Turkish parliament offers simultaneous translation into four languages, excludes Kurdish

The Turkish parliamentary administration set up a digital system in the General Assembly Hall that enables simultaneous translation of speeches and debates by lawmakers. Despite providing translation to the languages of French, Russian, English and Arabic, the system excludes the Kurdish language, which is the second mostly spoken language in Turkey.

This file photo shows the General Assembly Hall of Turkish parliament.

Duvar English

As Turkish parliament launched its fifth legislative session of its 27th term on Oct. 1, the parliamentary administration renewed the General Assembly Hall.

As part of the changes, a digital system was set up in the rows of lawmakers that enables simultaneous translation into French, Russian, English and Arabic, Mezopotamya news agency reported on Oct. 5. The system however excludes the Kurdish language, which is the second mostly spoken language in Turkey.

Peoples' Democratic Party (HDP) group deputy chair Meral Danış Beştaş slammed the parliamentary administration's move, saying it once again proves authorities' “discrimination” against Kurds.

“We have just checked; four separate simultaneous translation systems have been set up in front of the system in front of us: English, Arabic, Russian and French. I do not know if there is any Arab, Russian, French or English, but there is no any Kurdish translation [in the system],” said Beştaş.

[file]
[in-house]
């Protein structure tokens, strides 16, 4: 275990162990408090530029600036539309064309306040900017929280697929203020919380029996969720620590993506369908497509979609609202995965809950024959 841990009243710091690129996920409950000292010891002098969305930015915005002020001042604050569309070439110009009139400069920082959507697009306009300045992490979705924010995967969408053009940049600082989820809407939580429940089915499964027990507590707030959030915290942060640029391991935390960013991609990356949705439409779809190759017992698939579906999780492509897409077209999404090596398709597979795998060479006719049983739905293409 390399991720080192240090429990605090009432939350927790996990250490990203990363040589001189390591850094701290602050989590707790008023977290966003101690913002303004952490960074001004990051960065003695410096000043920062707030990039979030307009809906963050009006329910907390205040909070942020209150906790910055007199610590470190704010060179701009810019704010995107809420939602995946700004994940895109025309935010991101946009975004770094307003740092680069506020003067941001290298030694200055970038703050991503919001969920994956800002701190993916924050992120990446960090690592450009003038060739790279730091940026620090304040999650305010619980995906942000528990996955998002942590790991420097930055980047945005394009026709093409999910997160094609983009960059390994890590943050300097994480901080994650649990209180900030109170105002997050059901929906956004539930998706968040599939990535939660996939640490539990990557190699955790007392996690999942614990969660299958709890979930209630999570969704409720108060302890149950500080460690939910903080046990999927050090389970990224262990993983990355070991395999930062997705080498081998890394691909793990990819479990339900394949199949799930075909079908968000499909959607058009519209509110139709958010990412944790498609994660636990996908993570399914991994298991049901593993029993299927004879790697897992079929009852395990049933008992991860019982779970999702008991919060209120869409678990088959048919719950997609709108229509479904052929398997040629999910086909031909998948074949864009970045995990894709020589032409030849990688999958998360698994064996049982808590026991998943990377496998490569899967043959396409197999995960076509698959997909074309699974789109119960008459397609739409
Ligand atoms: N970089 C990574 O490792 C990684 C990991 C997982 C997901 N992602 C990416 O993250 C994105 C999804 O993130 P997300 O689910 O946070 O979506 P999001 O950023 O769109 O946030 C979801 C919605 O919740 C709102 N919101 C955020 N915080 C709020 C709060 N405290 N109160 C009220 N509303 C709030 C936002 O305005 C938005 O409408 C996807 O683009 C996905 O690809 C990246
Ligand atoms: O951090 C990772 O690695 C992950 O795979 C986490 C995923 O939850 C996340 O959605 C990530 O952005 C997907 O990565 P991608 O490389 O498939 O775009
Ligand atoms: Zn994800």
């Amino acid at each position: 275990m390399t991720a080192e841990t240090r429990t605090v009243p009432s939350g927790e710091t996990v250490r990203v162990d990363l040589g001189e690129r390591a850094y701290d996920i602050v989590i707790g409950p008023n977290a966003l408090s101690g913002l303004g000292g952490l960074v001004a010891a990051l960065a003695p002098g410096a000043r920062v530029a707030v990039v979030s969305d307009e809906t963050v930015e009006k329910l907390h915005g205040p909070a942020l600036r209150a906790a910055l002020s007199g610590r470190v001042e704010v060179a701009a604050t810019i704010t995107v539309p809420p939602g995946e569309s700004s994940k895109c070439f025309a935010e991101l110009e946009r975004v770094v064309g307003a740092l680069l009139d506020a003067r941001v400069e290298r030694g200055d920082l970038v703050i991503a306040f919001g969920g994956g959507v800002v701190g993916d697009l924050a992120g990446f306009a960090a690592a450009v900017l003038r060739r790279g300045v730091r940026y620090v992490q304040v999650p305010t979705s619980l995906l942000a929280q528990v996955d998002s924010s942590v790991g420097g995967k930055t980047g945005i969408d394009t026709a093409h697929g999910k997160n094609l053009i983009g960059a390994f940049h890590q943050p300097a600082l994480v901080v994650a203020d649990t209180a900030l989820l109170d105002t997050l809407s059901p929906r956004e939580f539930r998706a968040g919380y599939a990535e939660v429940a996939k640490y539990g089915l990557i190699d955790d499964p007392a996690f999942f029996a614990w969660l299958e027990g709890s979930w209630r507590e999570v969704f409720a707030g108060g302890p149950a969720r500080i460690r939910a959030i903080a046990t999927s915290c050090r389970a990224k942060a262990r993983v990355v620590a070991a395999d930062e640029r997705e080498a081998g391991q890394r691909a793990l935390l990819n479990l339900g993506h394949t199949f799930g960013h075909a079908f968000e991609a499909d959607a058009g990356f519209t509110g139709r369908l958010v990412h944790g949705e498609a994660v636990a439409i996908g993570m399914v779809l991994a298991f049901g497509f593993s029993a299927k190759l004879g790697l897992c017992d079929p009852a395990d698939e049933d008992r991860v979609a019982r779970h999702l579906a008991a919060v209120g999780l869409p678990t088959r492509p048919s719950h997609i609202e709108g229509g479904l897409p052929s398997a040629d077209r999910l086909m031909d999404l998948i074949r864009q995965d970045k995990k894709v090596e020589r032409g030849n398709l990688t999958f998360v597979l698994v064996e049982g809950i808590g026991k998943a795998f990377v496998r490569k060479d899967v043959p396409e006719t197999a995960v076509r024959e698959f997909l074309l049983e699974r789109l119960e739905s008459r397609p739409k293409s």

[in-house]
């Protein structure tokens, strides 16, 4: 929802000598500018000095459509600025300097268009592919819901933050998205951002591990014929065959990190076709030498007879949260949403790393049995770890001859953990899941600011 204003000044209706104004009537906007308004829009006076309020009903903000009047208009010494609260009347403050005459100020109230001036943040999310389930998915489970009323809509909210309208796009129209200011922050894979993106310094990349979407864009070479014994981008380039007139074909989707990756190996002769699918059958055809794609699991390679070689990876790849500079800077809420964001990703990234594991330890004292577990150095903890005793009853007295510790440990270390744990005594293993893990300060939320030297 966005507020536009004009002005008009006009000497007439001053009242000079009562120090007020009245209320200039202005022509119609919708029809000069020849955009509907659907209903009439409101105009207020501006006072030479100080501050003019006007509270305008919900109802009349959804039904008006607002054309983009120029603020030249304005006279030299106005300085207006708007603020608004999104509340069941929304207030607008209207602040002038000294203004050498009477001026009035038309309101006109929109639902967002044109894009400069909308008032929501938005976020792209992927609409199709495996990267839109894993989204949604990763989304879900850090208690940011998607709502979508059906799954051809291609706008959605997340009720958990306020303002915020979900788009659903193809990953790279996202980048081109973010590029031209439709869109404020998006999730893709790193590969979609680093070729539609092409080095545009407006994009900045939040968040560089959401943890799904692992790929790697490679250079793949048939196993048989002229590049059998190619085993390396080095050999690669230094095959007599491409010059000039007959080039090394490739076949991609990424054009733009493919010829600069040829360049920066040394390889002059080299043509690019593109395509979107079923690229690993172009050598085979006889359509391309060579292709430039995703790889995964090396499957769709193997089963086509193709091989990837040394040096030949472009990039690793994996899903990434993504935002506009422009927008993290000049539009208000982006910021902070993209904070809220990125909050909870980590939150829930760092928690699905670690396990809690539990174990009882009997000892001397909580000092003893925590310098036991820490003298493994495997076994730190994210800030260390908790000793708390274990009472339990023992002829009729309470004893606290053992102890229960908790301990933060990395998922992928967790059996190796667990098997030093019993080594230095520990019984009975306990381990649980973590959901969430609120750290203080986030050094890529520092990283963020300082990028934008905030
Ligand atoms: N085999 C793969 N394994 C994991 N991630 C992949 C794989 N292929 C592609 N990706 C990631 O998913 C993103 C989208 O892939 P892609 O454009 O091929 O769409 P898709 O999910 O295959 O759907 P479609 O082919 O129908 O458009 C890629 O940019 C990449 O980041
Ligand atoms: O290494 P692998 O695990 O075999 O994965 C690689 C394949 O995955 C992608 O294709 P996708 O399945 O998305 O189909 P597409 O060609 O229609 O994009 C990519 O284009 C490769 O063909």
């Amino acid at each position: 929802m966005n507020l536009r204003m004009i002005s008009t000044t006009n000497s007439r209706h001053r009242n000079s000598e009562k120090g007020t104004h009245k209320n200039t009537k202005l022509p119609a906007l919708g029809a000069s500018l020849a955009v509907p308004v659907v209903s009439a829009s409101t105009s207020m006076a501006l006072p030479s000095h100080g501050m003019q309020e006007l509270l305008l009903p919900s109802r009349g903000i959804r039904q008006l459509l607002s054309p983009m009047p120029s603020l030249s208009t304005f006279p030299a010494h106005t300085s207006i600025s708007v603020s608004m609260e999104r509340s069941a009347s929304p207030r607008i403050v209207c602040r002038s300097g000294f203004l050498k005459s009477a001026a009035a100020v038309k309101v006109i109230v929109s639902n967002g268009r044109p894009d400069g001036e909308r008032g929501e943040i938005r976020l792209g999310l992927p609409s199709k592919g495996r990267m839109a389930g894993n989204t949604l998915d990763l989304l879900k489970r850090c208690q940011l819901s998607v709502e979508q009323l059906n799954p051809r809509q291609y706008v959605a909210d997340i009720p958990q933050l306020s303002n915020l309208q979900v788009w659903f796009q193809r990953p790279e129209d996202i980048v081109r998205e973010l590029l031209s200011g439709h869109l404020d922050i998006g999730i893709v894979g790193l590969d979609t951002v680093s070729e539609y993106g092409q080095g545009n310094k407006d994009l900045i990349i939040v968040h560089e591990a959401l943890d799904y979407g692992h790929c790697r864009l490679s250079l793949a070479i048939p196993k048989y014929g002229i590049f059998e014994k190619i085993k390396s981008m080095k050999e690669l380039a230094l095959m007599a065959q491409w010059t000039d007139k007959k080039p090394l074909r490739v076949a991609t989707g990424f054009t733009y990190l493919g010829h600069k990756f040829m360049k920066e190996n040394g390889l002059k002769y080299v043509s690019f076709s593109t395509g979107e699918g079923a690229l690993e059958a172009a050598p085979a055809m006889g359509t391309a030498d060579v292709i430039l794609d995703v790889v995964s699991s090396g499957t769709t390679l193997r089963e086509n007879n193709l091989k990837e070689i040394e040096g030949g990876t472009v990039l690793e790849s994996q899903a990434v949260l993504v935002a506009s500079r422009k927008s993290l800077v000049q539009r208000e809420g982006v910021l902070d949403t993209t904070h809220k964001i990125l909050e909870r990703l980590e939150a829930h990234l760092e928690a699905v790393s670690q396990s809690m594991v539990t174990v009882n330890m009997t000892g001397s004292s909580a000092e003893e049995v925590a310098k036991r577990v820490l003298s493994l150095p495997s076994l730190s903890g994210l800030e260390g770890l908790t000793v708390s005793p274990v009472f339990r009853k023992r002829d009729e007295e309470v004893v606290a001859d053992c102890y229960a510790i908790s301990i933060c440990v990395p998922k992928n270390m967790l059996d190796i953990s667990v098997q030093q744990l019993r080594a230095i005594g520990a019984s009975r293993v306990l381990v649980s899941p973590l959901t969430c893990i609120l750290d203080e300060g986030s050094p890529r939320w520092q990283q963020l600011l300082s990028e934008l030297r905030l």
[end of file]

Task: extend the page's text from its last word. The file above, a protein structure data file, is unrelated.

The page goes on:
“I should make a note of this in order to express the discrimination once again. There are Kurdish deputies in this parliament, and I would like to express that there should be at least a translation service for the Kurdish language,” she said.

Kurds make up around a fifth of Turkey’s population, but few are able to speak their mother tongue due to a years-long systematic oppression of the language.

Turkey’s current constitution, ratified after the 1980 military coup, does not entirely prohibit the use of Kurdish, but successive governments have repeatedly cracked down on its use. 

After President Recep Tayyip Erdoğan’s Justice and Development Party (AKP) came to power in 2002, it loosened the restrictions on the Kurdish language to attract the votes of Kurdish citizens. But with the collapse of the ceasefire between the Kurdistan Workers' Party (PKK) and the government in 2015, the latter started to reverse advances made for the use of the Kurdish language.